Waitin' 2 End Hell also has captivating monologues spoken by the friends of the couple throughout the drama. There is a wonderful conversation between the male friends about the black male experience in theatre, including the character of Othello in Shakespeare's plays and dominant male characters in the Old Testament of the Bible. These male friends still believe in male dominance over the females.
Alex Morris (Fences plus many network television appearances) is outstanding as Dante. His powerful voice rings throughout the theatre and Dante's confrontations with Diane, played fiercely by Pjay Phillips (Smoky Joe's Cafe), are riveting. There is even a little bit of Othello thrown into the drama near the end.
The supporting characters are well played by stunningly talented actors, especially Michael Wayne Rice (has played in many cities in this country) as Dante's longtime best friend Alvin. Michael J. Asberry is very droll as the male chauvinist Larry who loves to quote the Bible.
Natasha E. Noel (Radio Golf, Seven Guitars) is marvelously sensual as the man-hungry Shay. Charisse Loriaux (two seasons at Oregon Shakespeare Festival) as Alvin's wife Angela is appealing as the only non-black individual (a Filipino-American) in the mix. ("In my culture, a woman finds honor in a good man," to which Shay says "Yeah, well maybe in your culture they got men worth honoring.")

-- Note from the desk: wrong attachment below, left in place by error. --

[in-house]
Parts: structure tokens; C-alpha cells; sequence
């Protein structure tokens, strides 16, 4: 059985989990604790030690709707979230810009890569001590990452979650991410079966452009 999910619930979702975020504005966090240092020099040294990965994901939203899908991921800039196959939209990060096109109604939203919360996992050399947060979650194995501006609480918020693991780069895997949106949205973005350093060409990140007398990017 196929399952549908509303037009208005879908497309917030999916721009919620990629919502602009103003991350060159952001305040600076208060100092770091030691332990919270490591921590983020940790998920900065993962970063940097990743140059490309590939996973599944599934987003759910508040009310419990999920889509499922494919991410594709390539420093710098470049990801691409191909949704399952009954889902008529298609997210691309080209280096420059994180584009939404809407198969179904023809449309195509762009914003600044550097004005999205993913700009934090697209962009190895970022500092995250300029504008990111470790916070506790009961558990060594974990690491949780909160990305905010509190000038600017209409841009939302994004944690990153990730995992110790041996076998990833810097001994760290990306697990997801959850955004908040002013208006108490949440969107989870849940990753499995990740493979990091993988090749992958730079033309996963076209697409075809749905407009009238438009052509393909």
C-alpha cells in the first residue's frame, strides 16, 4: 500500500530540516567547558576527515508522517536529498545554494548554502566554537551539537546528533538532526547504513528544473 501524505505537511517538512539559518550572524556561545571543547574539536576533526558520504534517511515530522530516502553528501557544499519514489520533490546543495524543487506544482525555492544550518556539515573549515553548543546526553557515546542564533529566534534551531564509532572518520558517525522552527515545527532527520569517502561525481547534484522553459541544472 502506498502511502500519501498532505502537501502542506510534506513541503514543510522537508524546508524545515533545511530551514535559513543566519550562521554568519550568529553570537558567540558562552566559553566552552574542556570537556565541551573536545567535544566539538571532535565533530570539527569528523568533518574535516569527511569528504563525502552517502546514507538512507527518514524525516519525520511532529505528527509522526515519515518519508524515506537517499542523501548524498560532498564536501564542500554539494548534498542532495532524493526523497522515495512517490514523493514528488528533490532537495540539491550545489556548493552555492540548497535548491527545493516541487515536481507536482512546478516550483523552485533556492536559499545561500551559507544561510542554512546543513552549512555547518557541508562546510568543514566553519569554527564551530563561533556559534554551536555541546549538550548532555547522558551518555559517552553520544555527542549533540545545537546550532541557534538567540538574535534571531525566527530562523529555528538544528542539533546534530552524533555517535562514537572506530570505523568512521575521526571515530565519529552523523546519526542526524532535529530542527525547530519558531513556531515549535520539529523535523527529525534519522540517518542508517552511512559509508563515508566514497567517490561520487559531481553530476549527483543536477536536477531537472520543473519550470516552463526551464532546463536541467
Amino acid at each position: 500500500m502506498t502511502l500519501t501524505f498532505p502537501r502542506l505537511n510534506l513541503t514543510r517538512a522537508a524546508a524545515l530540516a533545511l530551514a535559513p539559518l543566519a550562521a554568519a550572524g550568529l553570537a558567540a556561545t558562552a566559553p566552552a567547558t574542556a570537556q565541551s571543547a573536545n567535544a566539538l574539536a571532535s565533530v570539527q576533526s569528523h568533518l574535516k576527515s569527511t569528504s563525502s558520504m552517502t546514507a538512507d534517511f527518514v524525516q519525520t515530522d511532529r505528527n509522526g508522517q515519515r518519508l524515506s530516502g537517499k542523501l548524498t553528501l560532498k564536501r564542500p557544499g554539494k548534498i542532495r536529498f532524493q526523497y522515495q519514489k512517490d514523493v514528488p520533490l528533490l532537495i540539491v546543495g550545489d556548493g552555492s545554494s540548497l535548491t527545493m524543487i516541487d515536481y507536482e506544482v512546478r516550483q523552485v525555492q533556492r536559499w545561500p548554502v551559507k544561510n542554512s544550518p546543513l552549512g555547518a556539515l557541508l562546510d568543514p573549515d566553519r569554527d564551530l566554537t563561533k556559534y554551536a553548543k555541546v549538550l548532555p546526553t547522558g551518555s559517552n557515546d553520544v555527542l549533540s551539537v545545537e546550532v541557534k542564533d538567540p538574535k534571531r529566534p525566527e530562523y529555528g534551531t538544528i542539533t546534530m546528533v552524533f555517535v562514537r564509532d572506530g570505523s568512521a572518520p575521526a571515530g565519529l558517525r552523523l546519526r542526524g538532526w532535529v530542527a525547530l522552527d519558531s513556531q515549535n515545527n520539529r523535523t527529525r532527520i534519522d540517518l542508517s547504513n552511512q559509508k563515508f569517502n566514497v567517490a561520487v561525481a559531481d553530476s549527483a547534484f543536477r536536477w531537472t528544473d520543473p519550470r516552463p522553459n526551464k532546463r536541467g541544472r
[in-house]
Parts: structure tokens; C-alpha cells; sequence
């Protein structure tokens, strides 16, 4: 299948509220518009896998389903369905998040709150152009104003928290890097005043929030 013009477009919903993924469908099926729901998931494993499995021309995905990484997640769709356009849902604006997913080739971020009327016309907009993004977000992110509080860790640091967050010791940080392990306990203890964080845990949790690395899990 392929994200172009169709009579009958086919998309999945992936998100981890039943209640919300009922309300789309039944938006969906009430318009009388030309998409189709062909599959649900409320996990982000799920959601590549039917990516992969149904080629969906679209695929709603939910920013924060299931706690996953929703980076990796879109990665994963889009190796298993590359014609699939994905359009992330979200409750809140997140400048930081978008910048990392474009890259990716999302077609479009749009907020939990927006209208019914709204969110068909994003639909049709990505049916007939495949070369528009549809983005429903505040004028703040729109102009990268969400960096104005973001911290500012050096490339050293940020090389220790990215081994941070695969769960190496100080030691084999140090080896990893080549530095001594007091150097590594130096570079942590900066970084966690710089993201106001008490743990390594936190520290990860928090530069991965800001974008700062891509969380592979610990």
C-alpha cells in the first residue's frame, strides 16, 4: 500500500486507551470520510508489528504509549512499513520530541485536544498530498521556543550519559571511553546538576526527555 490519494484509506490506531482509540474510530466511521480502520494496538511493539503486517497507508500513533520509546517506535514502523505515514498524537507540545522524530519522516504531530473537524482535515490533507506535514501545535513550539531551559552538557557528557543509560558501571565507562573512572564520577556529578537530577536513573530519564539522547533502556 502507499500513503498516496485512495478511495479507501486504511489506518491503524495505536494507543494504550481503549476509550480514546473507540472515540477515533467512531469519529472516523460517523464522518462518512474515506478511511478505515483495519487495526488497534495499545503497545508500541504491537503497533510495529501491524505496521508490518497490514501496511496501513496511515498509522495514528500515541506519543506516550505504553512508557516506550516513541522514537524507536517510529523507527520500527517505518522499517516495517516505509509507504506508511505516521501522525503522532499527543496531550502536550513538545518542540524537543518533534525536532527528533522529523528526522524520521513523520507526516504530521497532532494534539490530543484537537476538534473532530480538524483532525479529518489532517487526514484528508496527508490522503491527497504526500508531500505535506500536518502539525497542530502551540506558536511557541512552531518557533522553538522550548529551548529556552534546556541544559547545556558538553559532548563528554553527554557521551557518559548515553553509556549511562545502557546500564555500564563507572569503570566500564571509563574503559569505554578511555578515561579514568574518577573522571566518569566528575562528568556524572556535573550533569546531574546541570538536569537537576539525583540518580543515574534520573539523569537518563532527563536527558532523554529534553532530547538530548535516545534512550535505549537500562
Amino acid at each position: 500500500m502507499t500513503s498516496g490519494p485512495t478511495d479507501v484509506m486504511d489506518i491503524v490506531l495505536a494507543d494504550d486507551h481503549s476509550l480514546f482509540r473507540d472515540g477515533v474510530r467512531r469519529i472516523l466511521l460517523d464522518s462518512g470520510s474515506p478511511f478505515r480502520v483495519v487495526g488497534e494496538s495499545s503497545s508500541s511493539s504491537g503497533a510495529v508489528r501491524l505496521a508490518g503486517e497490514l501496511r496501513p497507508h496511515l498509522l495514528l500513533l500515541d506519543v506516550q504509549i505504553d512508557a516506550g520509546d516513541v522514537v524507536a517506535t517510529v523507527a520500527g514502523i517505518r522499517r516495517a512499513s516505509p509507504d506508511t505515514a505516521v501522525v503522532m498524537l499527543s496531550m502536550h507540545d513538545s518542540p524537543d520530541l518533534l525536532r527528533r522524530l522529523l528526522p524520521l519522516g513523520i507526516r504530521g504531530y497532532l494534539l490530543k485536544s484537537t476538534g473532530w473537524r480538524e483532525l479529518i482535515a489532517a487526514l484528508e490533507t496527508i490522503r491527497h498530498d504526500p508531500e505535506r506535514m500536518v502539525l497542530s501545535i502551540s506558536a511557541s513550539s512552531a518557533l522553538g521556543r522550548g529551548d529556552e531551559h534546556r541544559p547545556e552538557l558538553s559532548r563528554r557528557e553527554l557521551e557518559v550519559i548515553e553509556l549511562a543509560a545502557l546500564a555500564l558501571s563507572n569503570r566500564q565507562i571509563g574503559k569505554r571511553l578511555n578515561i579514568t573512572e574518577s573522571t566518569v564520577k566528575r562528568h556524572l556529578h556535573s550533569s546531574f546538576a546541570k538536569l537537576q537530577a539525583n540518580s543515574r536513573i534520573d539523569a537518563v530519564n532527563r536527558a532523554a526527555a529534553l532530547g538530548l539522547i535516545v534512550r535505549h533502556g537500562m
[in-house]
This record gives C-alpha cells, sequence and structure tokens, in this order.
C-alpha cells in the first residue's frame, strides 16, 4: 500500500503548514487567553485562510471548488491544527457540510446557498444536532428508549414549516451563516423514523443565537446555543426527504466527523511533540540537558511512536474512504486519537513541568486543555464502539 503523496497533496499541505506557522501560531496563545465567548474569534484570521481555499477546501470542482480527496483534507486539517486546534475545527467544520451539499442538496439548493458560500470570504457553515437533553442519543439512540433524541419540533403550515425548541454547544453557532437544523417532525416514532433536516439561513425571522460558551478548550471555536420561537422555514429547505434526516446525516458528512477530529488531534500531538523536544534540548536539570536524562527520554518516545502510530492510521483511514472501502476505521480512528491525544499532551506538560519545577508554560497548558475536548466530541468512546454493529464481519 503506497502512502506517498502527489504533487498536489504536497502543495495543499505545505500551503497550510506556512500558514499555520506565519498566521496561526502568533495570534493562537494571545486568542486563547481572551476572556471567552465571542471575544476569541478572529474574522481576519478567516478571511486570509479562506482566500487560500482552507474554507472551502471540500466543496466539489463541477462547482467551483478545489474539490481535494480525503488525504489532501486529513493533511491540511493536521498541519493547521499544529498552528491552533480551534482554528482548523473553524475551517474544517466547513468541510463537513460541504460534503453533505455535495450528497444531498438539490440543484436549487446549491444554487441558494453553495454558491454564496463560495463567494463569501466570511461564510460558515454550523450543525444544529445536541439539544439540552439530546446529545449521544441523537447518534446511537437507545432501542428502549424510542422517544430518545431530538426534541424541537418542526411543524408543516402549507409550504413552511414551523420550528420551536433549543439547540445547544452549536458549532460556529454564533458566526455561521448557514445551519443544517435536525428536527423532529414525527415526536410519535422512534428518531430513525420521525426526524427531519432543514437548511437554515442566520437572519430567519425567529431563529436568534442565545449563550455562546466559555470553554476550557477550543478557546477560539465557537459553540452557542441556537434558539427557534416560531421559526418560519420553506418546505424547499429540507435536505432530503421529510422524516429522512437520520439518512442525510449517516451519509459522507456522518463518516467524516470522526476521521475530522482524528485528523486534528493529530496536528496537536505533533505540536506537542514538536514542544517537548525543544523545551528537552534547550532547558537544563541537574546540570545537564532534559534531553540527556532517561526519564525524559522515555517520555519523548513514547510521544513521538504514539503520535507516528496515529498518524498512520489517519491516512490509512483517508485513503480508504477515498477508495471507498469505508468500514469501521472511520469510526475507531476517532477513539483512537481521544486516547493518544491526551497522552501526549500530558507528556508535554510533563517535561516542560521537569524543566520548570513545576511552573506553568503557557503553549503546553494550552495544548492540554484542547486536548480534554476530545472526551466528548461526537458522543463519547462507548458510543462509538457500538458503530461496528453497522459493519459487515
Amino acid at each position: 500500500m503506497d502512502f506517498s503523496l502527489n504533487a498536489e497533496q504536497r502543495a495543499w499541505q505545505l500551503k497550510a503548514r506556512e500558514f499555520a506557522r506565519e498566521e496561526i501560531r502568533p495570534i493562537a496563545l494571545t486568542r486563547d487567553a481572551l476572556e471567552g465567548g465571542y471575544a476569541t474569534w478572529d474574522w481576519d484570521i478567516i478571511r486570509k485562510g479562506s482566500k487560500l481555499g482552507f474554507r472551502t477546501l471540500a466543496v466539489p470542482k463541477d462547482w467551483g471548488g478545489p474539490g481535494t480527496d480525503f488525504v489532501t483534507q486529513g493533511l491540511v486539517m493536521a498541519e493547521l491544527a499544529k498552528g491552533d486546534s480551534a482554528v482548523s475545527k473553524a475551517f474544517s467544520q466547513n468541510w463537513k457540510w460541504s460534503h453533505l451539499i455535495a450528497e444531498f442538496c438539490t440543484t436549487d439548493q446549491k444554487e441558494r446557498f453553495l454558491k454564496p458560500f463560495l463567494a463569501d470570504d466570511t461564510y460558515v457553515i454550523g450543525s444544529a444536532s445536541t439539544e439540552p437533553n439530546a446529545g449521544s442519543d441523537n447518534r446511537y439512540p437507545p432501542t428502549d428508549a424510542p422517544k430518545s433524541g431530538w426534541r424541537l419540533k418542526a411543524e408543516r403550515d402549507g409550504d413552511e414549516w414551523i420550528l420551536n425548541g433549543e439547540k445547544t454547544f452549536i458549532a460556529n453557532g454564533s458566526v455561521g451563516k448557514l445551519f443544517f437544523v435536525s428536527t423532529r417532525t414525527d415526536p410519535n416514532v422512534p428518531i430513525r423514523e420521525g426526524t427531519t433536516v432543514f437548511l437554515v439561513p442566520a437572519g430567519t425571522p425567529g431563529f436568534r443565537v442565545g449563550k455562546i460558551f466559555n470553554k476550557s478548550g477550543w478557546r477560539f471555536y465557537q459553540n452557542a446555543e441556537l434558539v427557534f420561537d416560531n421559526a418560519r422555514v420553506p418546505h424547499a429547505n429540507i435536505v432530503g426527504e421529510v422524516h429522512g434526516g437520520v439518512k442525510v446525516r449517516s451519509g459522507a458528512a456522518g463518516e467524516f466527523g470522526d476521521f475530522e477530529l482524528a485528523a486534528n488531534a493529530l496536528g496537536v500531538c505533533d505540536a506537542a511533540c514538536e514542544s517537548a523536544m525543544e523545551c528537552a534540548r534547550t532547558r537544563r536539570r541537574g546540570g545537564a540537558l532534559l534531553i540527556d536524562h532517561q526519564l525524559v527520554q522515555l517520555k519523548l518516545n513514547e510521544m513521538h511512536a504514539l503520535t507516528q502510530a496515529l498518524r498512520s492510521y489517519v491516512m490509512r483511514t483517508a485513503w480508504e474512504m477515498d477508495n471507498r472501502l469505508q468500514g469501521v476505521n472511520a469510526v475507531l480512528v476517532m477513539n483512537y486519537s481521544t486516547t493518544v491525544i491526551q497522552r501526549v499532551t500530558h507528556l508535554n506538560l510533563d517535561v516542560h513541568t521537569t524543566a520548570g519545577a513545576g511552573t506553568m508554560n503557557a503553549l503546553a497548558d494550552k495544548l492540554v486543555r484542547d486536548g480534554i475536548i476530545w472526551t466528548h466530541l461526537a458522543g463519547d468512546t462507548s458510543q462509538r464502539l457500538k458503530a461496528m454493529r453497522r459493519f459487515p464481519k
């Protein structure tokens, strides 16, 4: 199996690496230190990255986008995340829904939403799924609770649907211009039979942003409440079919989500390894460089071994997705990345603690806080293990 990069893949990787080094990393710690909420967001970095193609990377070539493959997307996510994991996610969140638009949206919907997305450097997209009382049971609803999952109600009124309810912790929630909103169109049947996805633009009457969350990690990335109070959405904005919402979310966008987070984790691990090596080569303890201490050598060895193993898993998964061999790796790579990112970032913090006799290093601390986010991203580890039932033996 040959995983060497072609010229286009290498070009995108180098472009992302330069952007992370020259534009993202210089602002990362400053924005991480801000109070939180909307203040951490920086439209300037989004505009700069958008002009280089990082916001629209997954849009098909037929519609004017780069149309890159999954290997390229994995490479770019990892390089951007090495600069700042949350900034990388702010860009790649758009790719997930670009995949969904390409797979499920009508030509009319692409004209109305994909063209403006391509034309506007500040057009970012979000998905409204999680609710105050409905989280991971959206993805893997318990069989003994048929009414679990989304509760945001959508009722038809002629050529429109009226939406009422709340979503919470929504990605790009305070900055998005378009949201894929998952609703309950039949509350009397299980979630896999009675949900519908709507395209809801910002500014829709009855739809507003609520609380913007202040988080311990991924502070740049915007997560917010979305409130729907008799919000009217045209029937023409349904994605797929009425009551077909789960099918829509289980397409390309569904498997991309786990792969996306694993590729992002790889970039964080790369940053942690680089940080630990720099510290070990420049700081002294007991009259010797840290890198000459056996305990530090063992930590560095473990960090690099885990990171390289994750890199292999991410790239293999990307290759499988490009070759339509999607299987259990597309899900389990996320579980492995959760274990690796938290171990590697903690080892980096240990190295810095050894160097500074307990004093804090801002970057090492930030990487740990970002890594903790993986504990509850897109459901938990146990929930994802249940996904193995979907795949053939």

The cast is superbly directed by Buddy Butler. Robert Broadfoot has designed an excellent reproduction of an upscale living and dining room. Rose Plant's costumes show Dante's wife to be a successful businesswoman. Lighting Design by Matthew Royce is an asset to the fierce battle of words between Dante and Diane. David Hines has devised a good sound system for this very large auditorium that usually does not host legitimate plays.
Waitin' 2 End Hell played through March 1st at the P.G. & E. Auditorium, 77 Beale Street at Market, San Francisco. For more information on this theatre group go to www.lhtsf.org. Next, the company will co-produce Tracy Scott Wilson's The Story. It opens at SF Playhouse on March 18th and runs through April 25th. For tickets, call 415-474-8000 or visit www.lhtsf.org.